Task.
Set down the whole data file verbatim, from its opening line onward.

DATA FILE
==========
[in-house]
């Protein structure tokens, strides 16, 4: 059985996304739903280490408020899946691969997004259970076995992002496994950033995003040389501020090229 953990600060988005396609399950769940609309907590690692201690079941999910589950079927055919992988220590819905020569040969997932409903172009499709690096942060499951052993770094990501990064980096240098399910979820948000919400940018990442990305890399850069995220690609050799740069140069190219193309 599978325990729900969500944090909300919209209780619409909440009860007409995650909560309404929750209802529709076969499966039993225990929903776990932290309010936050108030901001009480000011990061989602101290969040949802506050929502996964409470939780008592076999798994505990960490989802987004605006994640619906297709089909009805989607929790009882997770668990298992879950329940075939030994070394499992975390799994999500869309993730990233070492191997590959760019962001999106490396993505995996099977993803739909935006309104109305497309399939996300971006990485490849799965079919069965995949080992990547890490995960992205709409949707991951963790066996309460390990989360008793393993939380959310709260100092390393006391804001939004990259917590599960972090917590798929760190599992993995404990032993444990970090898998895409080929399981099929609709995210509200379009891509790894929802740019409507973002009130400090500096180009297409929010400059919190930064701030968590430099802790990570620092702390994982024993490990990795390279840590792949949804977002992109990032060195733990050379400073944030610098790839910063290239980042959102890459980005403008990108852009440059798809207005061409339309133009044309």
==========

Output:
[in-house]
């Protein structure tokens, strides 16, 4: 059985996304739903280490408020899946691969997004259970076995992002496994950033995003040389501020090229 953990600060988005396609399950769940609309907590690692201690079941999910589950079927055919992988220590819905020569040969997932409903172009499709690096942060499951052993770094990501990064980096240098399910979820948000919400940018990442990305890399850069995220690609050799740069140069190219193309 599978325990729900969500944090909300919209209780619409909440009860007409995650909560309404929750209802529709076969499966039993225990929903776990932290309010936050108030901001009480000011990061989602101290969040949802506050929502996964409470939780008592076999798994505990960490989802987004605006994640619906297709089909009805989607929790009882997770668990298992879950329940075939030994070394499992975390799994999500869309993730990233070492191997590959760019962001999106490396993505995996099977993803739909935006309104109305497309399939996300971006990485490849799965079919069965995949080992990547890490995960992205709409949707991951963790066996309460390990989360008793393993939380959310709260100092390393006391804001939004990259917590599960972090917590798929760190599992993995404990032993444990970090898998895409080929399981099929609709995210509200379009891509790894929802740019409507973002009130400090500096180009297409929010400059919190930064701030968590430099802790990570620092702390994982024993490990990795390279840590792949949804977002992109990032060195733990050379400073944030610098790839910063290239980042959102890459980005403008990108852009440059798809207005061409339309133009044309």